Just four years after it was established, the University of Nebraska’s National Strategic Research Institute is exceeding federal metrics for growth, positioning the state to be a leader in conducting research that advances national security and defense.
In a recent report to the NU Board of Regents on NSRI’s early success, founding executive director Lt. Gen. Robert Hinson (Ret.) said that the university-wide institute has attracted $39 million in contract awards since it was created in 2012, with another $5 million expected by the end of the year. Federally established growth metrics for University-Affiliated Research Centers, of which NSRI is one of only 13 nationally, call for at least $6 million in contracts per year.
The contracts support NU research aligned with the mission of the United States Strategic Command to combat weapons of mass destruction, as well as other areas critical to national security, including fighting infectious disease, defeating terrorism and protecting men and women in uniform. More than 40 faculty and 60 students in multiple disciplines across the NU campuses have engaged with NSRI, resulting in new partnerships with other universities and federal agencies.
As it approaches an anticipated five-year contract renewal with the U.S. Department of Defense next year, Hinson said, NSRI is well-positioned for its next phase of growth.
“From the outset, the University of Nebraska has committed to the vision of bringing together the strengths of an entire university system to tackle the most urgent challenges affecting national security,” Hinson said. “These challenges aren’t going away. Our work is complex and demanding. But thanks to talented faculty, staff and students across the university’s campuses, I believe continued growth and success is ahead. Nebraskans can be proud of the work we are doing to make our state and country safer.”
NU President Hank Bounds said the National Strategic Research Institute’s work aligns with the “cornerstones” for excellence he has outlined for the university, including goals related to research and innovation and leveraging partnerships to achieve shared goals.
“The National Strategic Research Institute is only a few years old and already it is a success story for our university and state,” Bounds said. “Nebraskans might be surprised to learn that some of the most important national security research in the country is happening in their own backyard. We have great opportunities ahead – a credit to capable NSRI leadership and, most of all, the faculty whose expertise and commitment make an ambitious effort like this possible.”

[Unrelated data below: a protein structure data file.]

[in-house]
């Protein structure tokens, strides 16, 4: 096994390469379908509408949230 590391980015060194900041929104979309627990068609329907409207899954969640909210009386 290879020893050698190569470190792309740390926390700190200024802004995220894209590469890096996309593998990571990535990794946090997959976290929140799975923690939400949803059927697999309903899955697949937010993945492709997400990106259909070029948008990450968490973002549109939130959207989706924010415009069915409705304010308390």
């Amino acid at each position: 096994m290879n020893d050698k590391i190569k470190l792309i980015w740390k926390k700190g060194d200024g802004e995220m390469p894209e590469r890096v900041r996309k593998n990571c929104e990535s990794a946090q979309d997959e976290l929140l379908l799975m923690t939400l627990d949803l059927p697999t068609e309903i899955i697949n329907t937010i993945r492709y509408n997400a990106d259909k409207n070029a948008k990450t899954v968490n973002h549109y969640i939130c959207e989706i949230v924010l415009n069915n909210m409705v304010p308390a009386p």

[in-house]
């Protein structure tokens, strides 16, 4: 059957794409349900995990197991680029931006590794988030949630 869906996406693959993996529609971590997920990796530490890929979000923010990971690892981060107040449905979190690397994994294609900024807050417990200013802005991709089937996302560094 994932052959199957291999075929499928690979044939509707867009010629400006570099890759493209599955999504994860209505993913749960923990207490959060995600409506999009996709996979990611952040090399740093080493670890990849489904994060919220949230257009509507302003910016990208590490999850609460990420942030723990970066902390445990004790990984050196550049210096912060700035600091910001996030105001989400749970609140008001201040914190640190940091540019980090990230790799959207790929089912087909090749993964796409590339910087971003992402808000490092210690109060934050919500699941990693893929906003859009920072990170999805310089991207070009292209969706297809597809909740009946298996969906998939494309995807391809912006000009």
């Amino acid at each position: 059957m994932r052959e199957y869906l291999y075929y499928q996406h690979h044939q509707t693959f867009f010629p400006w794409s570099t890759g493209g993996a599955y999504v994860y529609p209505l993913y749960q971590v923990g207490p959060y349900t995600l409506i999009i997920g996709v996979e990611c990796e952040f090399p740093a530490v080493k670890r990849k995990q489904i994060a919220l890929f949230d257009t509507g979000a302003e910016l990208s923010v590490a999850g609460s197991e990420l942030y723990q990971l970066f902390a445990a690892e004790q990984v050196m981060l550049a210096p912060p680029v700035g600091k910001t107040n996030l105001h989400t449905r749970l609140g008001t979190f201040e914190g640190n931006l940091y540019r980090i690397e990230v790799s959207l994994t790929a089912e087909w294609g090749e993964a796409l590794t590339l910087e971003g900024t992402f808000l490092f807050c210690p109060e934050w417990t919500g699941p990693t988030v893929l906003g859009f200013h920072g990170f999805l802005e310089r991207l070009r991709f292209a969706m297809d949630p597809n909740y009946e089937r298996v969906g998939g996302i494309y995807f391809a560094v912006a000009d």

Examples of research being conducted through NSRI include development of a system that can detect nuclear materials hidden within more than a foot of steel; development of vaccines for infectious diseases like anthrax; engineering systems to defend military installations from weapons of mass destruction; and the study of the psychology of terrorist groups like ISIS. These and other areas – including combating emerging and persistent threats to the United States and its allies, like chemical, biological, radiological and nuclear weapons – mean NSRI’s work is timely and relevant, Hinson said.
USSTRATCOM Commander Adm. Cecil D. Haney said that USSTRATCOM derives significant value from NSRI’s work.
“The NSRI at the University of Nebraska, in partnership with USSTRATCOM and the Department of Defense, is providing our nation with cutting-edge, mission-essential research and development capabilities in combating weapons of mass destruction,” Haney said. “The science of countering WMDs being conducted in Nebraska will help to ensure the United States’ safety and preparedness to respond to national security threats.”
Founded in 2012, the National Strategic Research Institute at the University of Nebraska is the only University-Affiliated Research Center (UARC) in the country dedicated to delivering solutions for combating weapons of mass destruction to the U.S. Strategic Command and across other federal agencies. NSRI provides research and development for the U.S. Department of Defense, Department of Homeland Security, and other governmental agencies in multiple mission-critical competency areas — including development of medical countermeasures to WMD; nuclear detection and forensics; consequence management; chemical and biological weapons detection; and space, cyber, and telecom law. Learn more at nsri.nebraska.edu.
Contact: Tessa Bowen